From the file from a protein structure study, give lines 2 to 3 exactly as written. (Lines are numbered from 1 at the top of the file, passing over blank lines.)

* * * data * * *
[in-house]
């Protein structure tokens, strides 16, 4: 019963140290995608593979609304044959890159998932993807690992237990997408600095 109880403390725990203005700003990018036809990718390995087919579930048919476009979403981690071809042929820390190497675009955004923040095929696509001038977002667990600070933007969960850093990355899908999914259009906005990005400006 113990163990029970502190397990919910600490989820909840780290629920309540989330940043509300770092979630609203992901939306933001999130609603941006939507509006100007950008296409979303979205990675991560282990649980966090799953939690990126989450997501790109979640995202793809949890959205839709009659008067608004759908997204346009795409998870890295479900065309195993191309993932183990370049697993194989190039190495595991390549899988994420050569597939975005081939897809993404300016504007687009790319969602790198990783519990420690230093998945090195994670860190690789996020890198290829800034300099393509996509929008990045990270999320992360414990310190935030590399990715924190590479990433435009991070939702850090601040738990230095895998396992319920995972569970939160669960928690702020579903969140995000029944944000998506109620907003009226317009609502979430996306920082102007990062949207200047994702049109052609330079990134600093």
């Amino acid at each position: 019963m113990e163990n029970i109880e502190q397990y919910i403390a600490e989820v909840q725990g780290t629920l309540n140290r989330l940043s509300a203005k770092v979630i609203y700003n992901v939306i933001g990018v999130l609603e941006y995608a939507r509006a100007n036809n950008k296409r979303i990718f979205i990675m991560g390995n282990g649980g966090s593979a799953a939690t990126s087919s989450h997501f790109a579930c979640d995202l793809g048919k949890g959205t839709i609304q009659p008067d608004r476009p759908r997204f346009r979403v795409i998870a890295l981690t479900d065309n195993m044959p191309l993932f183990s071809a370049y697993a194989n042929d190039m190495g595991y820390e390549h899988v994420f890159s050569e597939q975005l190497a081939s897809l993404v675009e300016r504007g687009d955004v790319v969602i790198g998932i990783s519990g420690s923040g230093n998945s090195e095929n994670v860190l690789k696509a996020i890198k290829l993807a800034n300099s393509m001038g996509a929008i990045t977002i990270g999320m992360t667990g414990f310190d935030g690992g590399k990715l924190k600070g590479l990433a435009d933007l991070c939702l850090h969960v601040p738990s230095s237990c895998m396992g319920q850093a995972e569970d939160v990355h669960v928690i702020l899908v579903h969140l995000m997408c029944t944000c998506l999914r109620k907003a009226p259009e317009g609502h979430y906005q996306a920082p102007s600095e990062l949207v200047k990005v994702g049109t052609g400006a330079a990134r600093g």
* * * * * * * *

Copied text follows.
């Protein structure tokens, strides 16, 4: 019963140290995608593979609304044959890159998932993807690992237990997408600095 109880403390725990203005700003990018036809990718390995087919579930048919476009979403981690071809042929820390190497675009955004923040095929696509001038977002667990600070933007969960850093990355899908999914259009906005990005400006 113990163990029970502190397990919910600490989820909840780290629920309540989330940043509300770092979630609203992901939306933001999130609603941006939507509006100007950008296409979303979205990675991560282990649980966090799953939690990126989450997501790109979640995202793809949890959205839709009659008067608004759908997204346009795409998870890295479900065309195993191309993932183990370049697993194989190039190495595991390549899988994420050569597939975005081939897809993404300016504007687009790319969602790198990783519990420690230093998945090195994670860190690789996020890198290829800034300099393509996509929008990045990270999320992360414990310190935030590399990715924190590479990433435009991070939702850090601040738990230095895998396992319920995972569970939160669960928690702020579903969140995000029944944000998506109620907003009226317009609502979430996306920082102007990062949207200047994702049109052609330079990134600093």
């Amino acid at each position: 019963m113990e163990n029970i109880e502190q397990y919910i403390a600490e989820v909840q725990g780290t629920l309540n140290r989330l940043s509300a203005k770092v979630i609203y700003n992901v939306i933001g990018v999130l609603e941006y995608a939507r509006a100007n036809n950008k296409r979303i990718f979205i990675m991560g390995n282990g649980g966090s593979a799953a939690t990126s087919s989450h997501f790109a579930c979640d995202l793809g048919k949890g959205t839709i609304q009659p008067d608004r476009p759908r997204f346009r979403v795409i998870a890295l981690t479900d065309n195993m044959p191309l993932f183990s071809a370049y697993a194989n042929d190039m190495g595991y820390e390549h899988v994420f890159s050569e597939q975005l190497a081939s897809l993404v675009e300016r504007g687009d955004v790319v969602i790198g998932i990783s519990g420690s923040g230093n998945s090195e095929n994670v860190l690789k696509a996020i890198k290829l993807a800034n300099s393509m001038g996509a929008i990045t977002i990270g999320m992360t667990g414990f310190d935030g690992g590399k990715l924190k600070g590479l990433a435009d933007l991070c939702l850090h969960v601040p738990s230095s237990c895998m396992g319920q850093a995972e569970d939160v990355h669960v928690i702020l899908v579903h969140l995000m997408c029944t944000c998506l999914r109620k907003a009226p259009e317009g609502h979430y906005q996306a920082p102007s600095e990062l949207v200047k990005v994702g049109t052609g400006a330079a990134r600093g």